I have been unable to attend all the meetings regarding the Ohio Department of Agriculture’s regulations for CAFOs, but did attend the last meeting two weeks ago.
The reader is led to believe from Kevin Elder’s progress report on the regulations (“Ohio nearly done with writing CAFO regs”, Sept. 27), that the department of agriculture is completely in charge of the regulatory process for CAFOs.
An attorney for the department reminded committee members the regulations had better be correct in order to be passed by the U.S. Environmental Protection Agency.
Despite all the hype from the agriculture department, the U.S. EPA is still very much in charge of the waters of Ohio and the CAFOs impacting them.
In my opinion, from Ohio’s history and lack of enforcement for CAFOs, this will be a lengthy process, as the U.S. EPA will go over these regulations with a fine tooth comb, and that is as it should be. Without former Ohio EPA Director Schregardus running interference for them, the livestock industry will be on its own.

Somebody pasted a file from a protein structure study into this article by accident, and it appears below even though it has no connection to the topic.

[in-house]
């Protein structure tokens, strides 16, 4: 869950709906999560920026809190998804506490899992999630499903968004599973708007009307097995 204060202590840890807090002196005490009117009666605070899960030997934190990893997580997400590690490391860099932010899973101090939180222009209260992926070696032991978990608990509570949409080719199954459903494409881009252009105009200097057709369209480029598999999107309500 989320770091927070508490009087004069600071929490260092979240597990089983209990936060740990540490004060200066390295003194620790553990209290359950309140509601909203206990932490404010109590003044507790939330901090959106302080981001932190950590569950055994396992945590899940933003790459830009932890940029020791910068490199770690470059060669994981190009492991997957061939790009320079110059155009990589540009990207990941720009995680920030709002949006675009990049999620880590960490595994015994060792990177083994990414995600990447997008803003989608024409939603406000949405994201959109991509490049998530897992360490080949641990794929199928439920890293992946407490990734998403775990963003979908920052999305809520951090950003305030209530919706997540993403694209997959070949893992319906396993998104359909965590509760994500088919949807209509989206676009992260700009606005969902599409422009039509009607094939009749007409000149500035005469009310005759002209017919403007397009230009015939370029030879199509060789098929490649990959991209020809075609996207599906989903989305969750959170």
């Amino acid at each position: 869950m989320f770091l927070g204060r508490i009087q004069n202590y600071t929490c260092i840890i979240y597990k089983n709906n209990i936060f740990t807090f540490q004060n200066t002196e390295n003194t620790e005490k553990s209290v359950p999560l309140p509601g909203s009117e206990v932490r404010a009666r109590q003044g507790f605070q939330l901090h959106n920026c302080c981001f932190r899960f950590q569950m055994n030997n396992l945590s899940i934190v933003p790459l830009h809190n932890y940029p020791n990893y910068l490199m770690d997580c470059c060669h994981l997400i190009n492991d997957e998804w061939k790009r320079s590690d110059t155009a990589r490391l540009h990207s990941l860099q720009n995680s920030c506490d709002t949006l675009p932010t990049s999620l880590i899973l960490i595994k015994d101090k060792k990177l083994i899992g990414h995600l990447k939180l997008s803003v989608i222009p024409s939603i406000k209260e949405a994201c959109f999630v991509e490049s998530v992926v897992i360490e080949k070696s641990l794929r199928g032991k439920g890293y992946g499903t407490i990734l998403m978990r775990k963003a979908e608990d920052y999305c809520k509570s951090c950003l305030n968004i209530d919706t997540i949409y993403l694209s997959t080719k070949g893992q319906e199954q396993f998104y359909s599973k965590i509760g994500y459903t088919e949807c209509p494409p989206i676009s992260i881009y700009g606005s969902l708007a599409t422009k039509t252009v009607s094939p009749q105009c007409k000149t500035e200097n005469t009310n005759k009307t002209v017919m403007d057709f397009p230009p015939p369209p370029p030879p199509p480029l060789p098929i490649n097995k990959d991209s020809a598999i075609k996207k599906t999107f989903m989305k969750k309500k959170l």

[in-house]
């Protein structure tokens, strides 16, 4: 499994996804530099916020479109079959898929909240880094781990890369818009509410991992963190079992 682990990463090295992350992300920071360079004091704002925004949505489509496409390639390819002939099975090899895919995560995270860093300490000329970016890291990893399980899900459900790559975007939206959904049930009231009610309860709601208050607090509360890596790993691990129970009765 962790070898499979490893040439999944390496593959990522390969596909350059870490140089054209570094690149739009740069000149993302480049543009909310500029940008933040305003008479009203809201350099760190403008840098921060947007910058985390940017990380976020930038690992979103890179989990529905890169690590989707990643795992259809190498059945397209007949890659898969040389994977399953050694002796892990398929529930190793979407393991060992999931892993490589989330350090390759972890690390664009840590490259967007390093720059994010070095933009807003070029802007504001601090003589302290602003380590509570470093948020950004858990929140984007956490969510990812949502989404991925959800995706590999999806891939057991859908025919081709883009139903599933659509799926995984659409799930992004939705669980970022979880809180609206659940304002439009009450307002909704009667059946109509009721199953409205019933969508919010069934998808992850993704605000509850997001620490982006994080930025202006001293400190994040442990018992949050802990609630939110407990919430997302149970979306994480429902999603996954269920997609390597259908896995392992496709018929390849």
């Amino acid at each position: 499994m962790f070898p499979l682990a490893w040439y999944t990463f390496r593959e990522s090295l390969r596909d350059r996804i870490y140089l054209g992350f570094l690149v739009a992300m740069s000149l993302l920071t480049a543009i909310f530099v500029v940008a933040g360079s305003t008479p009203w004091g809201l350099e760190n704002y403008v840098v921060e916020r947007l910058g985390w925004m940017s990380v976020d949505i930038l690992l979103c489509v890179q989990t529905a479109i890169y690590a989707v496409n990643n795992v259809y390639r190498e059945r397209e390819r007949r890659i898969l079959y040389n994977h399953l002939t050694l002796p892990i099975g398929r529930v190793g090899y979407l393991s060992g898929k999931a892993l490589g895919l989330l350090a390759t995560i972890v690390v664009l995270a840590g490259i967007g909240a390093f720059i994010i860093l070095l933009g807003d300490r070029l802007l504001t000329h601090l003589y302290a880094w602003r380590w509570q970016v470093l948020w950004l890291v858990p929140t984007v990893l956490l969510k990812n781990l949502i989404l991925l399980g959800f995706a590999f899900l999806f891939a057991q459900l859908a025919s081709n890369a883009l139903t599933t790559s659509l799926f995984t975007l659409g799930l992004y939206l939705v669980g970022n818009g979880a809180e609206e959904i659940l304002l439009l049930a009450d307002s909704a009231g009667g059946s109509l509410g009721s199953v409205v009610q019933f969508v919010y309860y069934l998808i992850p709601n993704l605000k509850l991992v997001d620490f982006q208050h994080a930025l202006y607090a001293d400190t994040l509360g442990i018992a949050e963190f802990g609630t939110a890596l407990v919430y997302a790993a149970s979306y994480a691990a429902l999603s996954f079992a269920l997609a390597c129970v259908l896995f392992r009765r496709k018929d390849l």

Perhaps the industry should have been more careful of whose properties were impacted with its problems. Perhaps Farm Bureau should have been concerned for all its members’ welfare and their lifetime investment in their properties.
Look at the research from Minnesota and Iowa that shows without taxpayers’ subsidization, the mega farms are not nearly as economically feasible as small- and medium-sized family farms.
New York should have taught us a valuable lesson. It is people who are most important, not short-term financial gain. The $19.7 million nuisance lawsuit awarded by the jury to the plaintiffs against Buckeye Egg should be a wake-up call to the industry.
Mary G. Gibson